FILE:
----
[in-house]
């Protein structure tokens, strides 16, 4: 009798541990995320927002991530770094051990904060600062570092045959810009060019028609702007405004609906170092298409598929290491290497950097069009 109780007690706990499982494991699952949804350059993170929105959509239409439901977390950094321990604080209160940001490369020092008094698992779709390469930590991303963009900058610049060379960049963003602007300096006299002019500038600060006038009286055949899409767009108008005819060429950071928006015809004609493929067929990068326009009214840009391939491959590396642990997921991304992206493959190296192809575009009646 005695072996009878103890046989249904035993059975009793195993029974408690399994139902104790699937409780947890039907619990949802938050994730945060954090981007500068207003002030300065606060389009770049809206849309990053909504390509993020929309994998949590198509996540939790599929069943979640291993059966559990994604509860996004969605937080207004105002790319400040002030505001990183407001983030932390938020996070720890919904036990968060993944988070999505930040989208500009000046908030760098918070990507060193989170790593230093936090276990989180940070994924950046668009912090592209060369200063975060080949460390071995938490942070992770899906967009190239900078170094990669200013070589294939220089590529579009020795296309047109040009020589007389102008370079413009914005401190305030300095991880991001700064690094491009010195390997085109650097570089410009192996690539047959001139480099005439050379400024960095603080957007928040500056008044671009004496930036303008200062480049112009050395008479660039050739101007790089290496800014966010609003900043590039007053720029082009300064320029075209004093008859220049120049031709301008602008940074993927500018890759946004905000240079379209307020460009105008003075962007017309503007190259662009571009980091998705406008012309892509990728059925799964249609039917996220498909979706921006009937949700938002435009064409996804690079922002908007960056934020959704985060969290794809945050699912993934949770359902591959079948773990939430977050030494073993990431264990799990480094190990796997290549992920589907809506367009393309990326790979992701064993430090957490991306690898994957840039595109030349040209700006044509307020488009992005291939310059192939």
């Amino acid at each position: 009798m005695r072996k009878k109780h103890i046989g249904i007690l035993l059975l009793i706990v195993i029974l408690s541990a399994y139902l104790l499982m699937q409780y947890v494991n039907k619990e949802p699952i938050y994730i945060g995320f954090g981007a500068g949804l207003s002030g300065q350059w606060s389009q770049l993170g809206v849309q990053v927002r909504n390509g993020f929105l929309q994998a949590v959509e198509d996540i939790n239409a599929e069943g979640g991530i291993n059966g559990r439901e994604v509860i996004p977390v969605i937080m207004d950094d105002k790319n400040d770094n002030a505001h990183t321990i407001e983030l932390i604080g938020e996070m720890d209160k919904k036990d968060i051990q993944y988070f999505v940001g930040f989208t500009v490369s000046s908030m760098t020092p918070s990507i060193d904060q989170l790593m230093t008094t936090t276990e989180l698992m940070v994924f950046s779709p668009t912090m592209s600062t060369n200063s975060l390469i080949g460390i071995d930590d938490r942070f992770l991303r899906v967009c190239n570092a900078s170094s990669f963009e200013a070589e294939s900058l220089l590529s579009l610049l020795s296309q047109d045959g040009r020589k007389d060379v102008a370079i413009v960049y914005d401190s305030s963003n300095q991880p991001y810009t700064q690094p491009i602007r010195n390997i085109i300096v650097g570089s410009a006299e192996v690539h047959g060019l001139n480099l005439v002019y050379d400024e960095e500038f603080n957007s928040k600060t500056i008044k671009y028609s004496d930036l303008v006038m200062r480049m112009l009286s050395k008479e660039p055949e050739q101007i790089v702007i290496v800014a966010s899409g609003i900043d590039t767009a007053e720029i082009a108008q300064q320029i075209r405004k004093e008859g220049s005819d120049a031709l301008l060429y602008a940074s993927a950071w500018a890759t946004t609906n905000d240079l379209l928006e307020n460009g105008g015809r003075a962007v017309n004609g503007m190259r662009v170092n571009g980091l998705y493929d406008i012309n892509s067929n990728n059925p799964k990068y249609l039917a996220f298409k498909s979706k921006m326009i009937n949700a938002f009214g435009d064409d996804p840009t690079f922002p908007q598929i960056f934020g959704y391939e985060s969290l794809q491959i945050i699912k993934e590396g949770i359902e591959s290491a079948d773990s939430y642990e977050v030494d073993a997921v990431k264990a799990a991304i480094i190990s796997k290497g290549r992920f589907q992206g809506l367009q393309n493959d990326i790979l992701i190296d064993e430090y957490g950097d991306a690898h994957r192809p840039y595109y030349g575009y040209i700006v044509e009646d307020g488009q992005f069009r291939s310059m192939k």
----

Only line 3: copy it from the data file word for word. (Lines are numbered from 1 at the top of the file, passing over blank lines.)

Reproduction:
């Amino acid at each position: 009798m005695r072996k009878k109780h103890i046989g249904i007690l035993l059975l009793i706990v195993i029974l408690s541990a399994y139902l104790l499982m699937q409780y947890v494991n039907k619990e949802p699952i938050y994730i945060g995320f954090g981007a500068g949804l207003s002030g300065q350059w606060s389009q770049l993170g809206v849309q990053v927002r909504n390509g993020f929105l929309q994998a949590v959509e198509d996540i939790n239409a599929e069943g979640g991530i291993n059966g559990r439901e994604v509860i996004p977390v969605i937080m207004d950094d105002k790319n400040d770094n002030a505001h990183t321990i407001e983030l932390i604080g938020e996070m720890d209160k919904k036990d968060i051990q993944y988070f999505v940001g930040f989208t500009v490369s000046s908030m760098t020092p918070s990507i060193d904060q989170l790593m230093t008094t936090t276990e989180l698992m940070v994924f950046s779709p668009t912090m592209s600062t060369n200063s975060l390469i080949g460390i071995d930590d938490r942070f992770l991303r899906v967009c190239n570092a900078s170094s990669f963009e200013a070589e294939s900058l220089l590529s579009l610049l020795s296309q047109d045959g040009r020589k007389d060379v102008a370079i413009v960049y914005d401190s305030s963003n300095q991880p991001y810009t700064q690094p491009i602007r010195n390997i085109i300096v650097g570089s410009a006299e192996v690539h047959g060019l001139n480099l005439v002019y050379d400024e960095e500038f603080n957007s928040k600060t500056i008044k671009y028609s004496d930036l303008v006038m200062r480049m112009l009286s050395k008479e660039p055949e050739q101007i790089v702007i290496v800014a966010s899409g609003i900043d590039t767009a007053e720029i082009a108008q300064q320029i075209r405004k004093e008859g220049s005819d120049a031709l301008l060429y602008a940074s993927a950071w500018a890759t946004t609906n905000d240079l379209l928006e307020n460009g105008g015809r003075a962007v017309n004609g503007m190259r662009v170092n571009g980091l998705y493929d406008i012309n892509s067929n990728n059925p799964k990068y249609l039917a996220f298409k498909s979706k921006m326009i009937n949700a938002f009214g435009d064409d996804p840009t690079f922002p908007q598929i960056f934020g959704y391939e985060s969290l794809q491959i945050i699912k993934e590396g949770i359902e591959s290491a079948d773990s939430y642990e977050v030494d073993a997921v990431k264990a799990a991304i480094i190990s796997k290497g290549r992920f589907q992206g809506l367009q393309n493959d990326i790979l992701i190296d064993e430090y957490g950097d991306a690898h994957r192809p840039y595109y030349g575009y040209i700006v044509e009646d307020g488009q992005f069009r291939s310059m192939k």